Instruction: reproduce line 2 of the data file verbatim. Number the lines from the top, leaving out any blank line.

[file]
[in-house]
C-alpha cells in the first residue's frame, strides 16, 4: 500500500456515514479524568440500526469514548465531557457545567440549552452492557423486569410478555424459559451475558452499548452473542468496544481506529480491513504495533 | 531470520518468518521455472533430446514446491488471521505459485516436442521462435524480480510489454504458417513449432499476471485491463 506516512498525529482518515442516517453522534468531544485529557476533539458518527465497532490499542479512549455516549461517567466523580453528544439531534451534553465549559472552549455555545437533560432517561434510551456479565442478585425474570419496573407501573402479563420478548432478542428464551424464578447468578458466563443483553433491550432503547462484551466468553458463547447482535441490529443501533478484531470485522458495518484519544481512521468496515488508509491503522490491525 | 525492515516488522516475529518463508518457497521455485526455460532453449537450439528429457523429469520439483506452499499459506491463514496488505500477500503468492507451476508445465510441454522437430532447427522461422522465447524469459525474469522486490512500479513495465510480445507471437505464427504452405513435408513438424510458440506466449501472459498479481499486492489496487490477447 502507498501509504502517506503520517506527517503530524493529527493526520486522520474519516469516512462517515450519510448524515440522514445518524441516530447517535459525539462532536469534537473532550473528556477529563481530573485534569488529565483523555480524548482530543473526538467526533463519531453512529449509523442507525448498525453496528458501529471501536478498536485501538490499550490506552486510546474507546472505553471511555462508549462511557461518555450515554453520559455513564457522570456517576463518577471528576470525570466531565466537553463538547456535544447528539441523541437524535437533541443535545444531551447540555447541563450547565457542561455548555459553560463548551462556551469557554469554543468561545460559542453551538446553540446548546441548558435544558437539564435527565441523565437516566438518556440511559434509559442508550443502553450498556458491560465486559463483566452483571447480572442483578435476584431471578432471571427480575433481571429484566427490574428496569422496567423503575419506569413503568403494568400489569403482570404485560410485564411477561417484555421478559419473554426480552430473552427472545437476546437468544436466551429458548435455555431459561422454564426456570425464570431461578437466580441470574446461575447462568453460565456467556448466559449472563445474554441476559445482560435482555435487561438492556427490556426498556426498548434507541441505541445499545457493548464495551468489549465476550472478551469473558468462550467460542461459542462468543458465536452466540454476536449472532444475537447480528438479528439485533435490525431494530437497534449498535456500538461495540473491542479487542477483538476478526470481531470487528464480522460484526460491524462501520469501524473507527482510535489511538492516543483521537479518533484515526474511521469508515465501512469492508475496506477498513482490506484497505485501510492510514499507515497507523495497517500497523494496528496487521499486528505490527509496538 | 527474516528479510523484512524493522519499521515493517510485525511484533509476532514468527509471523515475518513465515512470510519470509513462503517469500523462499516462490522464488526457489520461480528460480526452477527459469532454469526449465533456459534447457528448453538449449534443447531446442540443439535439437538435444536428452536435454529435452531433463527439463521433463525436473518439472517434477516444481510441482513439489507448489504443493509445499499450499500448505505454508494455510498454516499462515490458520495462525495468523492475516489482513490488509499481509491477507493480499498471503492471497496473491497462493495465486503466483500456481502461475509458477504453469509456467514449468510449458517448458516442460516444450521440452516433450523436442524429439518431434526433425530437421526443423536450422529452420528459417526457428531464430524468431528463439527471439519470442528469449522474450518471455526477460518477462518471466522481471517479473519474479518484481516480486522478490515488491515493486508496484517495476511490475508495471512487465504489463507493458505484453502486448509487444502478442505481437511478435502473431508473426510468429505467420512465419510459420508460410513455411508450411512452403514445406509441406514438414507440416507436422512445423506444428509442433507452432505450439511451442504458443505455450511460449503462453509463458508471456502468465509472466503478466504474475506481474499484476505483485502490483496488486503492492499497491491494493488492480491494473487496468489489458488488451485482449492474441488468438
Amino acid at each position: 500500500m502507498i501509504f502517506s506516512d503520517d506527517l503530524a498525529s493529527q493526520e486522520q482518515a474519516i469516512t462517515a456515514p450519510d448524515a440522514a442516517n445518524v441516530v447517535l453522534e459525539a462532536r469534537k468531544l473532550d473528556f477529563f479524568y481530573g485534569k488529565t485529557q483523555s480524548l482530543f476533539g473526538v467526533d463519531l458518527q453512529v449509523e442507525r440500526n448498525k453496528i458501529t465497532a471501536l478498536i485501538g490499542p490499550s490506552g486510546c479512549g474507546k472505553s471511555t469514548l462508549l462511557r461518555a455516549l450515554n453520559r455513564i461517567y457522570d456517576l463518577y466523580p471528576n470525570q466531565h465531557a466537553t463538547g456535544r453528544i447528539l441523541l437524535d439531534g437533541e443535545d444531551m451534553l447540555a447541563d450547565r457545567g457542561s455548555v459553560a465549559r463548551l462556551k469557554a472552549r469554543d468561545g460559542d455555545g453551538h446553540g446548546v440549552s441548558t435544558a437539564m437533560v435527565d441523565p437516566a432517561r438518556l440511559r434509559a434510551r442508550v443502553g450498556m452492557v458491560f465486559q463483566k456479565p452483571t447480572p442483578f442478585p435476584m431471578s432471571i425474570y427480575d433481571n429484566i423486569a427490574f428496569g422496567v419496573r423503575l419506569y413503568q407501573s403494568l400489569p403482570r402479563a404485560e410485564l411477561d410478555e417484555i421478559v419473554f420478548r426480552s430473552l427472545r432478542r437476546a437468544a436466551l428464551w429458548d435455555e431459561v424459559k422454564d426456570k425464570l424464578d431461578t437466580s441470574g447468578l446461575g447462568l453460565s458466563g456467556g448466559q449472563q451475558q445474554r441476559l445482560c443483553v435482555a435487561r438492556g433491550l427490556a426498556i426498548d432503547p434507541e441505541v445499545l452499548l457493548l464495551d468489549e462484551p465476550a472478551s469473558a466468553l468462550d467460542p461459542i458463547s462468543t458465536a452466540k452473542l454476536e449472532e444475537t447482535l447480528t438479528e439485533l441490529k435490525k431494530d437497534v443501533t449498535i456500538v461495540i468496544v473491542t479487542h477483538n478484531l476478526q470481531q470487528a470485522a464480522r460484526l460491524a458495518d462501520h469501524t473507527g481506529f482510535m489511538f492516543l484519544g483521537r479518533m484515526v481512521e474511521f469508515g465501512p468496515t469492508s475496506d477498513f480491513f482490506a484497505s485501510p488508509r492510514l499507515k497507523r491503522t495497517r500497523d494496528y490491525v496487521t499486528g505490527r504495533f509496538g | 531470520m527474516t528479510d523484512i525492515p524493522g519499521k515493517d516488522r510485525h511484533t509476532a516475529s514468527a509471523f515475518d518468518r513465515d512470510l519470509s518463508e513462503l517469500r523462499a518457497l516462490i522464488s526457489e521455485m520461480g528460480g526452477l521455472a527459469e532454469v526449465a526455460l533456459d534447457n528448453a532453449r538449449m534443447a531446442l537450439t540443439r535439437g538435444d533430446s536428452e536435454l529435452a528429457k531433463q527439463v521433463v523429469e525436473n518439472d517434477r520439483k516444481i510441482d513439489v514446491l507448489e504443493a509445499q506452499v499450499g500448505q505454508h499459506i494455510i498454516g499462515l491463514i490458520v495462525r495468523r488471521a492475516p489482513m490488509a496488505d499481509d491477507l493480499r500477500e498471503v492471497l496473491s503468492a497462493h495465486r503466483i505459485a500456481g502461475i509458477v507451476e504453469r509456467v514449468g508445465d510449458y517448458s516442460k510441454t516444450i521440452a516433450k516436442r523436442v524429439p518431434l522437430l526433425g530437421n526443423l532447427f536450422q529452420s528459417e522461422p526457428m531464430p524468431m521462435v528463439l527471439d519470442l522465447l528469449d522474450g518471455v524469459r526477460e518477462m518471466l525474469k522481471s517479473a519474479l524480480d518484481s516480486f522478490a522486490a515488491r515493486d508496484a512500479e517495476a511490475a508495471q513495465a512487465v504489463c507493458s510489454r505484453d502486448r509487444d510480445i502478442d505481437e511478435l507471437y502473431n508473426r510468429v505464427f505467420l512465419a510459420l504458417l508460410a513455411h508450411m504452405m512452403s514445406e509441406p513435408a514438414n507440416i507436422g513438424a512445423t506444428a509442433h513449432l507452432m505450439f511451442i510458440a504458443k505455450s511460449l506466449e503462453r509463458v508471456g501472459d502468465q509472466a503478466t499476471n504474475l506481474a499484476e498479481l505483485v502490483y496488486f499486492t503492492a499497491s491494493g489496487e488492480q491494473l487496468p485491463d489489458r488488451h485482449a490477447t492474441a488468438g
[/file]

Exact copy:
C-alpha cells in the first residue's frame, strides 16, 4: 500500500456515514479524568440500526469514548465531557457545567440549552452492557423486569410478555424459559451475558452499548452473542468496544481506529480491513504495533 | 531470520518468518521455472533430446514446491488471521505459485516436442521462435524480480510489454504458417513449432499476471485491463 506516512498525529482518515442516517453522534468531544485529557476533539458518527465497532490499542479512549455516549461517567466523580453528544439531534451534553465549559472552549455555545437533560432517561434510551456479565442478585425474570419496573407501573402479563420478548432478542428464551424464578447468578458466563443483553433491550432503547462484551466468553458463547447482535441490529443501533478484531470485522458495518484519544481512521468496515488508509491503522490491525 | 525492515516488522516475529518463508518457497521455485526455460532453449537450439528429457523429469520439483506452499499459506491463514496488505500477500503468492507451476508445465510441454522437430532447427522461422522465447524469459525474469522486490512500479513495465510480445507471437505464427504452405513435408513438424510458440506466449501472459498479481499486492489496487490477447 502507498501509504502517506503520517506527517503530524493529527493526520486522520474519516469516512462517515450519510448524515440522514445518524441516530447517535459525539462532536469534537473532550473528556477529563481530573485534569488529565483523555480524548482530543473526538467526533463519531453512529449509523442507525448498525453496528458501529471501536478498536485501538490499550490506552486510546474507546472505553471511555462508549462511557461518555450515554453520559455513564457522570456517576463518577471528576470525570466531565466537553463538547456535544447528539441523541437524535437533541443535545444531551447540555447541563450547565457542561455548555459553560463548551462556551469557554469554543468561545460559542453551538446553540446548546441548558435544558437539564435527565441523565437516566438518556440511559434509559442508550443502553450498556458491560465486559463483566452483571447480572442483578435476584431471578432471571427480575433481571429484566427490574428496569422496567423503575419506569413503568403494568400489569403482570404485560410485564411477561417484555421478559419473554426480552430473552427472545437476546437468544436466551429458548435455555431459561422454564426456570425464570431461578437466580441470574446461575447462568453460565456467556448466559449472563445474554441476559445482560435482555435487561438492556427490556426498556426498548434507541441505541445499545457493548464495551468489549465476550472478551469473558468462550467460542461459542462468543458465536452466540454476536449472532444475537447480528438479528439485533435490525431494530437497534449498535456500538461495540473491542479487542477483538476478526470481531470487528464480522460484526460491524462501520469501524473507527482510535489511538492516543483521537479518533484515526474511521469508515465501512469492508475496506477498513482490506484497505485501510492510514499507515497507523495497517500497523494496528496487521499486528505490527509496538 | 527474516528479510523484512524493522519499521515493517510485525511484533509476532514468527509471523515475518513465515512470510519470509513462503517469500523462499516462490522464488526457489520461480528460480526452477527459469532454469526449465533456459534447457528448453538449449534443447531446442540443439535439437538435444536428452536435454529435452531433463527439463521433463525436473518439472517434477516444481510441482513439489507448489504443493509445499499450499500448505505454508494455510498454516499462515490458520495462525495468523492475516489482513490488509499481509491477507493480499498471503492471497496473491497462493495465486503466483500456481502461475509458477504453469509456467514449468510449458517448458516442460516444450521440452516433450523436442524429439518431434526433425530437421526443423536450422529452420528459417526457428531464430524468431528463439527471439519470442528469449522474450518471455526477460518477462518471466522481471517479473519474479518484481516480486522478490515488491515493486508496484517495476511490475508495471512487465504489463507493458505484453502486448509487444502478442505481437511478435502473431508473426510468429505467420512465419510459420508460410513455411508450411512452403514445406509441406514438414507440416507436422512445423506444428509442433507452432505450439511451442504458443505455450511460449503462453509463458508471456502468465509472466503478466504474475506481474499484476505483485502490483496488486503492492499497491491494493488492480491494473487496468489489458488488451485482449492474441488468438